Making it Work with Economic Challenges

by Shannon Penrod

Like everyone else my family is trying to “making it work” in an economy that doesn’t make sense and simply isn’t working.  We’ve tried to apply the Suze Orman rule of “Do we need this or do we want it?” to every purchase.  Sometimes it’s not black and white.  This last week there was Little League to sign up for.  My son is 5; this is the first season he can play.  At $225 to register and about another $75 worth of equipment to get him ready for the first game – I was having chest pain.  I certainly can make the argument that Little League is not nec100_5238essary – or is it? 

My little guy is recovering from Autism.  Baseball is social, it requires standing in the sun (something my vitamin B deficient son requires) it teaches lessons of flexibility, team work and sportsmanship.  Yes, he could wait and play next year, but next year he won’t have the opportunity to play T-ball, the kids will already have skills and he won’t be in “the window” anymore.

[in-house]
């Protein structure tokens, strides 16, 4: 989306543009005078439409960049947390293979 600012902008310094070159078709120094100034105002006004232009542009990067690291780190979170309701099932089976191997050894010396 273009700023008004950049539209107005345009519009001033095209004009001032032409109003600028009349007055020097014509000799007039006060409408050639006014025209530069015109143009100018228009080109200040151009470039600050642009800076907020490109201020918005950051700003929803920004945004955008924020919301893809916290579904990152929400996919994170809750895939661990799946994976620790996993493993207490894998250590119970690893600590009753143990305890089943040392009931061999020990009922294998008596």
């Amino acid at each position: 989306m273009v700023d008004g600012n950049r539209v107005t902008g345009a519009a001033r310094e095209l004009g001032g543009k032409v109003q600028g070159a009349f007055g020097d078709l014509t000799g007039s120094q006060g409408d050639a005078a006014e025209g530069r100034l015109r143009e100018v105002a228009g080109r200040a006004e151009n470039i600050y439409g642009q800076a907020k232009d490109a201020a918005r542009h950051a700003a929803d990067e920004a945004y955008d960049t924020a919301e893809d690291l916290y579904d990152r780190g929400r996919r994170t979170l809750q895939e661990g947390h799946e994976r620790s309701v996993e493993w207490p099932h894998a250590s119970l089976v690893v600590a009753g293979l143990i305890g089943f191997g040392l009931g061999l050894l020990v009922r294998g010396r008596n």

“The Window” is the all important time when children with autism are capable of making strides that cannot be matched later.  Trust me the window is a powerful argument, one that has carried our family right to the doorstep of bankruptcy. 

So we paid for Little League, and I agreed to do some work that would take away some of my private time.  It’s called making it work. Ultimately, it was worth it.  We are only a week into baseball and clearly my son has found a new love.  I’m yawning but what are a few yawns when you are in the window?

One thought on “Making it Work with Economic Challenges

  1. I totally understand although I do not have a child with autism – I have a spouse and child with rheumatoid arthritis and we joined a gym so they could get regular exercise that would not excessively strain their joints. Same idea – sacrifices in the family budget for things that will benefit your kid. I’m glad your son is enjoying baseball!

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